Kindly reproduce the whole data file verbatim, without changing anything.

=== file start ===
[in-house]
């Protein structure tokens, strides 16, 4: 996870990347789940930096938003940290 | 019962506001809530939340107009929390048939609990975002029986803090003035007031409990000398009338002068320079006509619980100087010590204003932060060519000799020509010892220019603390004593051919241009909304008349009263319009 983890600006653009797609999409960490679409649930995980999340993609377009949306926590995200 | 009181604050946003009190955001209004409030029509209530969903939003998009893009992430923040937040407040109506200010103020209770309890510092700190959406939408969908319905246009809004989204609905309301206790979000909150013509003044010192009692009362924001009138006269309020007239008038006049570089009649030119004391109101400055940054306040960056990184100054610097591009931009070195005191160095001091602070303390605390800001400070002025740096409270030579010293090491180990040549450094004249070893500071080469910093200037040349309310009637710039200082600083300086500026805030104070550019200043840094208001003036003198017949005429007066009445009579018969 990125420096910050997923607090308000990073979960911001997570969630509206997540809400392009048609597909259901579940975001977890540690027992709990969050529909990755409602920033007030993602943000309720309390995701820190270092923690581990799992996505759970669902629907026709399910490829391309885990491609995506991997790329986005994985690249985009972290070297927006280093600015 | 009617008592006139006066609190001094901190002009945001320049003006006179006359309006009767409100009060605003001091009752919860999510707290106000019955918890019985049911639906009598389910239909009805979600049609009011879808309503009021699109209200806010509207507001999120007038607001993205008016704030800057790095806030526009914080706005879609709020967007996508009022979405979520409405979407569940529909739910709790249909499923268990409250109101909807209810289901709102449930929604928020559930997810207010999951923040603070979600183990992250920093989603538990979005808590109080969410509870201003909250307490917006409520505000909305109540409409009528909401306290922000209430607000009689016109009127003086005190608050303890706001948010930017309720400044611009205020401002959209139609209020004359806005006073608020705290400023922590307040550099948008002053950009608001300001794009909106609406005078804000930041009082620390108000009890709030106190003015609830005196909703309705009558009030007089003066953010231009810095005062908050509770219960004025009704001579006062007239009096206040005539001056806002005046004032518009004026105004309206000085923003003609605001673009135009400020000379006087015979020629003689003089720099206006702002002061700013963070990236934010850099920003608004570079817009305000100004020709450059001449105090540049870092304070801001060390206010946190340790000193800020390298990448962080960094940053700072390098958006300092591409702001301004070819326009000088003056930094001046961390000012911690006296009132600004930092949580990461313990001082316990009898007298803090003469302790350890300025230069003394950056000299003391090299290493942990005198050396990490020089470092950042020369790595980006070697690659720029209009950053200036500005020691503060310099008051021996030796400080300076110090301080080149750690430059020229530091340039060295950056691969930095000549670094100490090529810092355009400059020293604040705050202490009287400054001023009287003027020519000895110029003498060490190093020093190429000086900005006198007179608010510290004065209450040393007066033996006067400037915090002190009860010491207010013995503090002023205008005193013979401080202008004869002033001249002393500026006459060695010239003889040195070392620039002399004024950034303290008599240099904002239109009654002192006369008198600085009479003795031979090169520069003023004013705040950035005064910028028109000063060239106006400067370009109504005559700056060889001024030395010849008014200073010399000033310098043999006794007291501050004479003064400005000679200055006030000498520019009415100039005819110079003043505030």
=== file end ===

[in-house]
């Protein structure tokens, strides 16, 4: 996870990347789940930096938003940290 | 019962506001809530939340107009929390048939609990975002029986803090003035007031409990000398009338002068320079006509619980100087010590204003932060060519000799020509010892220019603390004593051919241009909304008349009263319009 983890600006653009797609999409960490679409649930995980999340993609377009949306926590995200 | 009181604050946003009190955001209004409030029509209530969903939003998009893009992430923040937040407040109506200010103020209770309890510092700190959406939408969908319905246009809004989204609905309301206790979000909150013509003044010192009692009362924001009138006269309020007239008038006049570089009649030119004391109101400055940054306040960056990184100054610097591009931009070195005191160095001091602070303390605390800001400070002025740096409270030579010293090491180990040549450094004249070893500071080469910093200037040349309310009637710039200082600083300086500026805030104070550019200043840094208001003036003198017949005429007066009445009579018969 990125420096910050997923607090308000990073979960911001997570969630509206997540809400392009048609597909259901579940975001977890540690027992709990969050529909990755409602920033007030993602943000309720309390995701820190270092923690581990799992996505759970669902629907026709399910490829391309885990491609995506991997790329986005994985690249985009972290070297927006280093600015 | 009617008592006139006066609190001094901190002009945001320049003006006179006359309006009767409100009060605003001091009752919860999510707290106000019955918890019985049911639906009598389910239909009805979600049609009011879808309503009021699109209200806010509207507001999120007038607001993205008016704030800057790095806030526009914080706005879609709020967007996508009022979405979520409405979407569940529909739910709790249909499923268990409250109101909807209810289901709102449930929604928020559930997810207010999951923040603070979600183990992250920093989603538990979005808590109080969410509870201003909250307490917006409520505000909305109540409409009528909401306290922000209430607000009689016109009127003086005190608050303890706001948010930017309720400044611009205020401002959209139609209020004359806005006073608020705290400023922590307040550099948008002053950009608001300001794009909106609406005078804000930041009082620390108000009890709030106190003015609830005196909703309705009558009030007089003066953010231009810095005062908050509770219960004025009704001579006062007239009096206040005539001056806002005046004032518009004026105004309206000085923003003609605001673009135009400020000379006087015979020629003689003089720099206006702002002061700013963070990236934010850099920003608004570079817009305000100004020709450059001449105090540049870092304070801001060390206010946190340790000193800020390298990448962080960094940053700072390098958006300092591409702001301004070819326009000088003056930094001046961390000012911690006296009132600004930092949580990461313990001082316990009898007298803090003469302790350890300025230069003394950056000299003391090299290493942990005198050396990490020089470092950042020369790595980006070697690659720029209009950053200036500005020691503060310099008051021996030796400080300076110090301080080149750690430059020229530091340039060295950056691969930095000549670094100490090529810092355009400059020293604040705050202490009287400054001023009287003027020519000895110029003498060490190093020093190429000086900005006198007179608010510290004065209450040393007066033996006067400037915090002190009860010491207010013995503090002023205008005193013979401080202008004869002033001249002393500026006459060695010239003889040195070392620039002399004024950034303290008599240099904002239109009654002192006369008198600085009479003795031979090169520069003023004013705040950035005064910028028109000063060239106006400067370009109504005559700056060889001024030395010849008014200073010399000033310098043999006794007291501050004479003064400005000679200055006030000498520019009415100039005819110079003043505030």